Part two of our exclusive interview with the global president of Square Enix.
In part two of our exclusive interview with Yoichi Wada, president of Square Enix, he discusses the marketing challenges presented by the current generation of consoles, digital distribution, and the company's strategies for a new breed of gamer.
Q: In a recent interview with CNET Japan, you said that consumers are purchasing the Wii as a toy...
That particular article interpreted what I said in a rather coarse way. To fill in the context, with this generation of consoles, people take it for granted that all of them should be and are multi-functional. So it is each manufacturer's responsibility to communicate with potential customers, and let them know which of them would make the best use of which function in each console.
In that context, Nintendo seems to place a great emphasis on Wii Sports and Fit rather than Zelda, a role-playing game. In my opinion, if they expose the functions in this way, they are making the Wii look like a toy. With PlayStation 3, Sony are not appealing to consumers with strong messages that say this kind of user can make use of PS3 in this particular way for this particular kind of fun. That, they are quite weak at.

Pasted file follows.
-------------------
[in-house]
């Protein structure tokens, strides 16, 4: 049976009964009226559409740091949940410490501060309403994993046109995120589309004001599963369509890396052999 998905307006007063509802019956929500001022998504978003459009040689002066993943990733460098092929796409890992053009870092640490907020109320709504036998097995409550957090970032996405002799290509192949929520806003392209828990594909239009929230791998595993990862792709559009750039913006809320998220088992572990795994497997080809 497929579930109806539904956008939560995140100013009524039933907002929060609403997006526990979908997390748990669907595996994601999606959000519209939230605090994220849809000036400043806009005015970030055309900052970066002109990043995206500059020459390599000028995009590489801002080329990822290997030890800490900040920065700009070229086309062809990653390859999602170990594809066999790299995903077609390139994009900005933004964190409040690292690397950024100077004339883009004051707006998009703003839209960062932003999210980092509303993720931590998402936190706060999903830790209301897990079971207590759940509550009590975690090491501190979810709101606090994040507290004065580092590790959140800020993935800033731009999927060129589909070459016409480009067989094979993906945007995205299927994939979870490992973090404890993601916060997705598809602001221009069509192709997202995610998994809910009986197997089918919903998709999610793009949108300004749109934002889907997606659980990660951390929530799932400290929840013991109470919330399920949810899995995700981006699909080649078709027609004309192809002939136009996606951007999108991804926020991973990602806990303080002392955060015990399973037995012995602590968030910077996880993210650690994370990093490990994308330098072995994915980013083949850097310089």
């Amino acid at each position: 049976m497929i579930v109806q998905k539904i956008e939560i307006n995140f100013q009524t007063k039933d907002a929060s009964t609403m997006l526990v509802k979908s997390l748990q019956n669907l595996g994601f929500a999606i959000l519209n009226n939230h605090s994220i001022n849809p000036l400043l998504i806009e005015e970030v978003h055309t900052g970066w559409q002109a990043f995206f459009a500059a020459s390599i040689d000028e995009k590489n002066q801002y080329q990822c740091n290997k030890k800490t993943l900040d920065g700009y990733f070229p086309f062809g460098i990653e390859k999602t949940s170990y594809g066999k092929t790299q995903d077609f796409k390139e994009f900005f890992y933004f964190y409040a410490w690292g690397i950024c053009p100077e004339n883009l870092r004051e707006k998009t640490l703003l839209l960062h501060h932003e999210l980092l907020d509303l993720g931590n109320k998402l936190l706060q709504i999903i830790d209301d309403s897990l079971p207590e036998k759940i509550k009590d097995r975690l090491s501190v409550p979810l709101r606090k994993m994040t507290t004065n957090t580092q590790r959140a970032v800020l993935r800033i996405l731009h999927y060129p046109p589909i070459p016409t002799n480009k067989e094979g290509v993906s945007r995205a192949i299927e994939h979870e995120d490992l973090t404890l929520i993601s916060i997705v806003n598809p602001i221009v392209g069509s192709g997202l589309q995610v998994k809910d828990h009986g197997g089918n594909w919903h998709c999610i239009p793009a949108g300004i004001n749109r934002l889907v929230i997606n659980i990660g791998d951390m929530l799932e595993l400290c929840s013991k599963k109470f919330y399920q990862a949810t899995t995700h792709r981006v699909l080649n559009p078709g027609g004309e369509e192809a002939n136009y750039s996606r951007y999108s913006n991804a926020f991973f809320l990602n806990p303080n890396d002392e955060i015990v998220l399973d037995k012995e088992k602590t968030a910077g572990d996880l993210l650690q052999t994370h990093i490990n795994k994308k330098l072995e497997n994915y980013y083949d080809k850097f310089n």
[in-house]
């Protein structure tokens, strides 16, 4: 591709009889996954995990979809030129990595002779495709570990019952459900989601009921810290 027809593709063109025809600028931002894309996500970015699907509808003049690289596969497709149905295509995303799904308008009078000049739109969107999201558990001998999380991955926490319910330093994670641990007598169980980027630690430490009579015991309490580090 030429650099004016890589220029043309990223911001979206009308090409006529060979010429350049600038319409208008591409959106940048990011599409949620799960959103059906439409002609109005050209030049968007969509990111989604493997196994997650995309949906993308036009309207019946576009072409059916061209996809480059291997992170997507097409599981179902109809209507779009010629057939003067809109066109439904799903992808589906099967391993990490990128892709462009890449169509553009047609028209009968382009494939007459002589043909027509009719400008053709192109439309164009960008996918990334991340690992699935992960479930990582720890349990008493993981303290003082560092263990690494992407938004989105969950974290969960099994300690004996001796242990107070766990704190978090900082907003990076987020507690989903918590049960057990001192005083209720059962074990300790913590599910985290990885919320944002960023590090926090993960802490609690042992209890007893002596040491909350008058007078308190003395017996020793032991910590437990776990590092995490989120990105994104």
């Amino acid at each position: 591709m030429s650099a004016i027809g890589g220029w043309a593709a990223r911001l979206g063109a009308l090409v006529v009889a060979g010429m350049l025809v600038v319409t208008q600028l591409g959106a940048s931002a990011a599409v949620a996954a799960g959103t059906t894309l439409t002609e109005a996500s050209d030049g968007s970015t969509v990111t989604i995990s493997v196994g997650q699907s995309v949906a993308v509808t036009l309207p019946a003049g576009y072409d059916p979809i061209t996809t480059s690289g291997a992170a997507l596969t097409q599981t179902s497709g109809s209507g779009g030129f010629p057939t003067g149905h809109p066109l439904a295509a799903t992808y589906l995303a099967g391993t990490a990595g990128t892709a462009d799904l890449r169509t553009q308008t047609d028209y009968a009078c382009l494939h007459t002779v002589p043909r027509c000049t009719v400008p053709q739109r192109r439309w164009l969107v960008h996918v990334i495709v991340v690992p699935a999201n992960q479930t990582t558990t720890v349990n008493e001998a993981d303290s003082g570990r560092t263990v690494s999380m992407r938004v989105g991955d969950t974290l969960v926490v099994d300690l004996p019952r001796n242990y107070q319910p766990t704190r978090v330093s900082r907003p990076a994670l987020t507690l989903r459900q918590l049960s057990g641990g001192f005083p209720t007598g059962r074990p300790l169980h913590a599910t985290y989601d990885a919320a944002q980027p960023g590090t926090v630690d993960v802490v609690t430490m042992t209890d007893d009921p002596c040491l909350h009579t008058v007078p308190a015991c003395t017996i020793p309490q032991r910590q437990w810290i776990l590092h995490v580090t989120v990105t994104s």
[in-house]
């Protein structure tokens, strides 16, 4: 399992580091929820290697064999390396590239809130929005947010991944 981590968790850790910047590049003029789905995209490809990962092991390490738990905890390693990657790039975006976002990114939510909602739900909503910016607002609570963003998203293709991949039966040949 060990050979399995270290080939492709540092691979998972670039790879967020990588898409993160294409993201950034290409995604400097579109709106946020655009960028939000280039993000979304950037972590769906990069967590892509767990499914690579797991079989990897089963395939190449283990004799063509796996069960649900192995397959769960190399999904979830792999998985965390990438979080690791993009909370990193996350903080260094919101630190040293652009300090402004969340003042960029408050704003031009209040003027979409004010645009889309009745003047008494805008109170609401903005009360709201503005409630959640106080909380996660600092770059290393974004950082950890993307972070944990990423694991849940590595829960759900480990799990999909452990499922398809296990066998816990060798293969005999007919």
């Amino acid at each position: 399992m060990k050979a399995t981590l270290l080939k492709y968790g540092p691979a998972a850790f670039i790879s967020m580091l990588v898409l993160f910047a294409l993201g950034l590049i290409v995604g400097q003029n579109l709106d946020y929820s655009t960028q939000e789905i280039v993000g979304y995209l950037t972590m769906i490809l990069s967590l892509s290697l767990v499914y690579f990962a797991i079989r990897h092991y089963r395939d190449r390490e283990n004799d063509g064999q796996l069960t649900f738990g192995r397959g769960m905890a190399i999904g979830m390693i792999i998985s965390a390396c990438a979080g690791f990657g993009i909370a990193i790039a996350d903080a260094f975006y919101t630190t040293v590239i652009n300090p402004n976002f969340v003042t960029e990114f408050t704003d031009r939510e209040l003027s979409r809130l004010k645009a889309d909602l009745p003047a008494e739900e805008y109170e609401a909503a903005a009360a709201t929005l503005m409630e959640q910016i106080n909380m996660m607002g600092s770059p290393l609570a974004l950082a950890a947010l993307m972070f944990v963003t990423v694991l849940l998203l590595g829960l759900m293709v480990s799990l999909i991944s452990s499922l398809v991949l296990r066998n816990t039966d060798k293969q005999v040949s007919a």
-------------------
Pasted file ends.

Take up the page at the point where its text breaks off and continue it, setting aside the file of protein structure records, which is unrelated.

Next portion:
Q: You did however note that software attach rates are lower for Wii than for other consoles. So does that make it a less appealing platform for Square Enix to develop and publish games on?
No, that's not the case. What we have to do to start with is ask what kind of consumers are buying Wii for what purpose. When we've finished that analysis, then we have to work out what kind of games we should create for Wii. For DS, Square Enix publishes both traditional games like Final Fantasy and Dragon Quest, and also more casual software. The DS is managing to get through to a really broad range of people at the moment, and I think the Wii can follow in its footsteps.
Q: Do you feel that the recent price cuts have significantly improved PS3's positioning in the market?
I am expecting an improvement. But I personally feel the price is quite low as it is. My mobile phone is actually more expensive than a PS3, but nobody thinks that's too expensive.
But it really depends how the manufacturers communicate with potential users. Either they want to sell it as a games console, or a multifunctional machine. At the moment they're focusing on the price reduction, but if they communicate with consumers better, sales will improve anyway.
Q: You've commented before that in this generation we've seen great diversification in game hardware, with very different types of machine on offer. Do you think that's healthy for the games market?
I regard it as positive. It was going to happen anyway, it wasn't accidental. Videogames became popular in the 80s, and for about fifteen years, until the year 2000, the main focus was just on ensuring that everybody had a console. Now we have moved to a new era where we have more types of gamers and console users, and what is important for both hardware and software makers is how to deal with diversified demands from diversified users.
Q: On the other hand, some commentators say that the only way for games to become truly mass-market is to have a single format, like DVD. Do you think that's even possible?